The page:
Philina Fan on her journey from a fashion designer to a digital product designer at Handshake

In each episode of our podcast, we talk to amazing product builders to learn about how they work, their processes, tools they use, and things that inspire them. It's an opportunity to get a sneak peek into how other builders and makers do their jobs.

In this episode, we interviewed Philina Fan, Product Design Manager at Handshake. Before Handshake, she was a designer at Asana and Cloudfare.

In our episode, Philina shares her crazy journey from a fashion designer to a digital product designer, how she landed her first job as a designer, and how surrounding yourself with amazing people can unlock opportunities for you.

Irtefa: I'm so excited to have Philina Fan on the pod today. We're going to be chatting about a lot of the design stuff, but Philina has a really weird story of how she ended up on the digital product side. Philina was working as a designer at Carolina Herrera, which is one of the craziest, incredible high-end fashion brands in the world, and now she works at Handshake as a lead product designer. Before, she was at Asana and Cloudflare. Before we get started, do you want to talk about how you ended up here? Just curious. That's a crazy story. It's so unusual.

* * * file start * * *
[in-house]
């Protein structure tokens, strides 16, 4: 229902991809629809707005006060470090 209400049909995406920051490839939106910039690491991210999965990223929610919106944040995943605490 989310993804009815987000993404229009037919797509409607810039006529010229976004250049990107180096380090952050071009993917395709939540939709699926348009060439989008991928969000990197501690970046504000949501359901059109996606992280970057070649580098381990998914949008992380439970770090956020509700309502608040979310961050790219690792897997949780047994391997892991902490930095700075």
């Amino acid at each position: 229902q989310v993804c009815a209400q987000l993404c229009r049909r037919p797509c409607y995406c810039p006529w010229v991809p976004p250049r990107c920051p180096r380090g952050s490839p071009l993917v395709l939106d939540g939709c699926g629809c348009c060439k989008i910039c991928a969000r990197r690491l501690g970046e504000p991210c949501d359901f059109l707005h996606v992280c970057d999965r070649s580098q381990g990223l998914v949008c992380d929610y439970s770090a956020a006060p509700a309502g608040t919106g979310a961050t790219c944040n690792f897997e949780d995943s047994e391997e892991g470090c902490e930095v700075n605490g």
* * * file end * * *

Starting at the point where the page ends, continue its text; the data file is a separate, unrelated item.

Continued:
Philina: It is kind of unusual, and I would've never expected it. Like I would have never expected to end up working in Silicon Valley in technology. You hear a lot about people's past, they played with computers when they were young, and they were obsessed with technology. I was definitely not that girl. I was like the one that was crafting manual things. I loved sewing and art and painting and all of that stuff. So it made sense that I ended up in my previous career as a fashion designer for Carolina Herrera, which is a very craft-focused kind of brand that used to show in, and it still does show, at New York Fashion Week. So craft was a thing, and I loved all that stuff involved with that. But how I got into tech is pretty funny. I got married; that's how I got into it. I got married, and my husband went to grad school at UC Berkeley to study information. He always knew he wanted to be in technology, and because we got married, I followed him to the west coast, quit my job, and was planning to work at Gap or Old Navy or, you know, Everlane or something here.

Irtefa: Like something closer to Carolina Herrara, not like cloud computing or CDN